The big star of the Southern Rhone is Chateauneuf-du-Pape. It is the place that should be on everyone’s bucket list, the place where you want your ashes scattered, and easily the place where you could get lost and never even care. However, before I get carried away, I must make mention of the fact that there other important appellations in the Southern Rhone area. They are Vacqueyras, Gigondas, Tavel, Lirac, Cotes du Rhone-Villages, and Cotes du Rhone.
I am looking at my map from my last trip to the Rhone. The northern Rhone does not end and the Southern Rhone immediately begin. There is a 50 mile stretch from St Peray in the North and City du Tricastin in the South along the Rhone River where not much is going on in the world of wine. At Tricastin starts the Southern Rhone region. It carries all the way south and enters seamlessly into Provence.
Now, let’s go shopping. For us here in the Lowcountry we should have no problem obtaining most of the wines from The Southern Rhone. The first would be a Rose from Tavel, and I yield to Karen MacNeil where she describes the Rose as difficult but doable to blend. Usually, the Rose Wine is a result of blending whole red and white grapes together. The weight of the grapes on top begins to crush the grapes below. The pink color comes as the juice sits in contact with the red skins. What the winemaker is looking for here is a wine that possesses freshness and a bright color. This is a wine that should be drunk young and chilled. It will match well with Mediterranean foods. A good Rose to try is Chateau d’Aqueria.
Our next wine is Chateauneuf-du-Pape. Grapes from this area are grown in vineyards that are completely covered with smooth, rolled stones. The stones are a leftover from the glaciers, however there is a benefit to letting them stay. Although the stones make the earth very difficult to work, and tending the vineyards is a slow process, the stones retain heat thus hastening the ripening process. At the same time, the stones protect the soil by blocking the soil from the excessive heat of the area and keeping the moisture soil bound.
Chateauneuf-du-Pape is also unique in that there are 14 grapes from the area that are available for blending. Of the 14 there are four red varietals that are primary. They are Syrah, Grenache, Mourvedre, and Cincault. Beyond these varietals there are four additional reds and six whites. Here the blending is left to the imagination of each winemaker. Evidently talent for winemaking in Chateauneuf-du-Pape is superior as the area has enjoyed uninterrupted popularity for 50+ years. There are approximately 75 producers in the area and no less than 18 are considered superior producers of Chateauneuf-du-Pape. Are the wines expensive? Yes and no!! It requires shopping. However our area is good as far as representation of superior blends and those at a lower price point. Remember, a lower price does not mean lesser quality. My all-time favorite is Domaine de la Janasse.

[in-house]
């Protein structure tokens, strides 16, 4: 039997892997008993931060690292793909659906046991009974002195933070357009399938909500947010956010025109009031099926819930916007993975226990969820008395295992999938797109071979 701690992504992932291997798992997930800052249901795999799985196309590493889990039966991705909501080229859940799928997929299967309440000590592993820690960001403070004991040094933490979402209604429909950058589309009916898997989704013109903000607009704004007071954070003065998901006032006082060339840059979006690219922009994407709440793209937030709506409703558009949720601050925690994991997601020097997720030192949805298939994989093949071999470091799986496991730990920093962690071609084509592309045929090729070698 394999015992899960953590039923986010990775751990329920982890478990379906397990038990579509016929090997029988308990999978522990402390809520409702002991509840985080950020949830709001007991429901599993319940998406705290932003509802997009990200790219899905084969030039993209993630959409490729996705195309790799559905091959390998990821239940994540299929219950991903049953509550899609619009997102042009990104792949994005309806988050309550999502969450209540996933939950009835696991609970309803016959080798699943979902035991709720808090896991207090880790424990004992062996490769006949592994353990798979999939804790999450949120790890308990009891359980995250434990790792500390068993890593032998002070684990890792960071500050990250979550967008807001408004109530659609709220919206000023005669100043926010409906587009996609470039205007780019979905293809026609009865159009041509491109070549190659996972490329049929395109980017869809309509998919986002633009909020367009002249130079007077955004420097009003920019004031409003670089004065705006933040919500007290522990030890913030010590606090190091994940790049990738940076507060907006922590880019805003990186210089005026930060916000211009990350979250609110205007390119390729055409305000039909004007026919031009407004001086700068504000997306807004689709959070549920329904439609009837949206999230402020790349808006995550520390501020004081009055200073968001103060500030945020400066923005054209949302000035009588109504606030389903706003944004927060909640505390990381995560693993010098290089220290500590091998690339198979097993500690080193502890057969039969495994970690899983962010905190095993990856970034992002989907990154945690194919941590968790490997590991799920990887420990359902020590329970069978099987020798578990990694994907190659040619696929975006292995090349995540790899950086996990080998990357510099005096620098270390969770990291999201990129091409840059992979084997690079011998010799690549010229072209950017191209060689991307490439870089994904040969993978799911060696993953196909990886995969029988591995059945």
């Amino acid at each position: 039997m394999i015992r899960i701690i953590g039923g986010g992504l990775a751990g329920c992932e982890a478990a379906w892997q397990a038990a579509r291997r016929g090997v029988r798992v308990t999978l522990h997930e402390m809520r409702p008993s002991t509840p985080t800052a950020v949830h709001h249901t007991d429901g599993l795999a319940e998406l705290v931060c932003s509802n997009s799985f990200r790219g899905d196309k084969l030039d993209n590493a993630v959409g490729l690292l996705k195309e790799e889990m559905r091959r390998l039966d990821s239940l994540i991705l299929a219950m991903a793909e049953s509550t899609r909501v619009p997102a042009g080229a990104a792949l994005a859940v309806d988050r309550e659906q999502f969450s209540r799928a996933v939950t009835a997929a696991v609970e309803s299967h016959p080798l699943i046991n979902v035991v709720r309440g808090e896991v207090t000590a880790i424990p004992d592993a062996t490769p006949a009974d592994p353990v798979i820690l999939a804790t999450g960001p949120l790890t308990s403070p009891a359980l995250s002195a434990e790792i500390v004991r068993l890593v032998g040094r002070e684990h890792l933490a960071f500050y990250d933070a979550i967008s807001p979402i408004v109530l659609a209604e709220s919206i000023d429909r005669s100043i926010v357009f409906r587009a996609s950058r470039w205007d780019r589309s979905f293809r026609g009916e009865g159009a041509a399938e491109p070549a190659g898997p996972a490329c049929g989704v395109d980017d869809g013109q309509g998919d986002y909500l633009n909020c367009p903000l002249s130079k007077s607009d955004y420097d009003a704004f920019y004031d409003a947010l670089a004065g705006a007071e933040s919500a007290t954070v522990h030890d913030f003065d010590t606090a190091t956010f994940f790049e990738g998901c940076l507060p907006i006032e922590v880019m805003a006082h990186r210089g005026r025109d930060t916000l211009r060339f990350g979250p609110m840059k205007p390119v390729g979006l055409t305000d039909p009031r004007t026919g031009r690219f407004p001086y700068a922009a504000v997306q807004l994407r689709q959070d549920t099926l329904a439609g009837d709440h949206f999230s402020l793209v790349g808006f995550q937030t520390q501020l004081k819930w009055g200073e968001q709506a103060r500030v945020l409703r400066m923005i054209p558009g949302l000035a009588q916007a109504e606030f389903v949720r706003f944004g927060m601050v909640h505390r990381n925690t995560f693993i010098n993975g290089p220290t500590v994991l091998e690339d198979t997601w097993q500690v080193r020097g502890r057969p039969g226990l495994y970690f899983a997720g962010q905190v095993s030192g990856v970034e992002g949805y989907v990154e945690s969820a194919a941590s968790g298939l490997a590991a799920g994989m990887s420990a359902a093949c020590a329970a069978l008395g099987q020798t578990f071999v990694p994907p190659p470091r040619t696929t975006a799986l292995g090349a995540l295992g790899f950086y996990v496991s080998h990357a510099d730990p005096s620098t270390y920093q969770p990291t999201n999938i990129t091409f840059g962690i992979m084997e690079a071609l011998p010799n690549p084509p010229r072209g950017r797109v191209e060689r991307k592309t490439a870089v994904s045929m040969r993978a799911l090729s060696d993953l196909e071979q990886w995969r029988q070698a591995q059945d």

The next wine to highlight is Vacqueyras. I mention this wine because it is available in the Lowcountry in the $16-$21 range. Vacqueyras came into its own in 1990 when it was awarded its own appellation. Prior to this it carried a “Cotes du Rhone Village” wine status. Vacqueyras is essentially a red wine district that produces one of the great “wine Values” of the Southern Rhone. Granache is the primary grape used. The result is rich, warm and full-bodied wines. Good distribution and competitive pricing for us in the Lowcountry, this wine is best drunk in the three to six year age group.
I am compelled to stop here as I must pass on to all readers of the Lowcountry Weekly an announcement of an important event to be held on Monday, November 5 at Breakwater Restaurant. It is called DIVINO DIVINE HOLIDAY WINE EXTRAVAGANZA in support of the DragonBoat Beaufort cancer survivor missions. This will be a wine tasting event of approximately 40 wines with an international theme. The wines as of this printing have yet to be announced however I am informed that the quality will be there with reds, whites, and sparkling wines available.
The following was passed on to me as description of what DragonBoat is. “Beyond survival, an ancient Chinese Sport catapults an unlikely crew of cancer survivors into a new way of being. Redefining the word ‘sick’ and reframing the meaning of their diagnosis, these fractured individuals transform into a single force of power and beauty.”
Tickets for this event are $15 in advance or $20 at the door. Advance tickets may be purchased at Breakwater or the Cuthbert House Inn. Again, this promises to be a first-rate event. Breakwater has yet to disappoint.
Cheers! Hope to see you at the DragonBoat event.